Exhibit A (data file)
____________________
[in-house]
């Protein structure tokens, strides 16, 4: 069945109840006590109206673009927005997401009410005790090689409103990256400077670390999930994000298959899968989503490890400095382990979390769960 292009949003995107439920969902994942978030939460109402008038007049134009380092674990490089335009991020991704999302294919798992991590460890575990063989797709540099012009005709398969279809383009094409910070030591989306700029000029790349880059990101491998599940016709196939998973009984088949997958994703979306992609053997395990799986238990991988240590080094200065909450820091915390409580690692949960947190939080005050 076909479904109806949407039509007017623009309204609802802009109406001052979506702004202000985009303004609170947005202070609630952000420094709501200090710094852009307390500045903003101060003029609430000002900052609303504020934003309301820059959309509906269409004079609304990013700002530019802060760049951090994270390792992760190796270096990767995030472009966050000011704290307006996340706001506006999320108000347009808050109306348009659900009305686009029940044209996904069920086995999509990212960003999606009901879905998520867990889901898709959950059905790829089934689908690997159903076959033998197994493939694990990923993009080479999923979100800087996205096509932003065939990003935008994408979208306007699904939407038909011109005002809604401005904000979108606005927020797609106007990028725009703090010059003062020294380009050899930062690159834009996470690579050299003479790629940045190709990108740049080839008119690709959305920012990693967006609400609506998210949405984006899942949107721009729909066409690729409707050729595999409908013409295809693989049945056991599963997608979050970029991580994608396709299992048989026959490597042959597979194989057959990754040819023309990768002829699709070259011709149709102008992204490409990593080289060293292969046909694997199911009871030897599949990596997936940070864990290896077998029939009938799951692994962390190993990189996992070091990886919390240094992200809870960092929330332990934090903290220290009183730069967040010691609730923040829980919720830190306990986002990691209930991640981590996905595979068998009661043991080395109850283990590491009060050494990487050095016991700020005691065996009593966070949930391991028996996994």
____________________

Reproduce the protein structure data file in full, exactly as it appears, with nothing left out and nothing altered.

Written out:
[in-house]
């Protein structure tokens, strides 16, 4: 069945109840006590109206673009927005997401009410005790090689409103990256400077670390999930994000298959899968989503490890400095382990979390769960 292009949003995107439920969902994942978030939460109402008038007049134009380092674990490089335009991020991704999302294919798992991590460890575990063989797709540099012009005709398969279809383009094409910070030591989306700029000029790349880059990101491998599940016709196939998973009984088949997958994703979306992609053997395990799986238990991988240590080094200065909450820091915390409580690692949960947190939080005050 076909479904109806949407039509007017623009309204609802802009109406001052979506702004202000985009303004609170947005202070609630952000420094709501200090710094852009307390500045903003101060003029609430000002900052609303504020934003309301820059959309509906269409004079609304990013700002530019802060760049951090994270390792992760190796270096990767995030472009966050000011704290307006996340706001506006999320108000347009808050109306348009659900009305686009029940044209996904069920086995999509990212960003999606009901879905998520867990889901898709959950059905790829089934689908690997159903076959033998197994493939694990990923993009080479999923979100800087996205096509932003065939990003935008994408979208306007699904939407038909011109005002809604401005904000979108606005927020797609106007990028725009703090010059003062020294380009050899930062690159834009996470690579050299003479790629940045190709990108740049080839008119690709959305920012990693967006609400609506998210949405984006899942949107721009729909066409690729409707050729595999409908013409295809693989049945056991599963997608979050970029991580994608396709299992048989026959490597042959597979194989057959990754040819023309990768002829699709070259011709149709102008992204490409990593080289060293292969046909694997199911009871030897599949990596997936940070864990290896077998029939009938799951692994962390190993990189996992070091990886919390240094992200809870960092929330332990934090903290220290009183730069967040010691609730923040829980919720830190306990986002990691209930991640981590996905595979068998009661043991080395109850283990590491009060050494990487050095016991700020005691065996009593966070949930391991028996996994």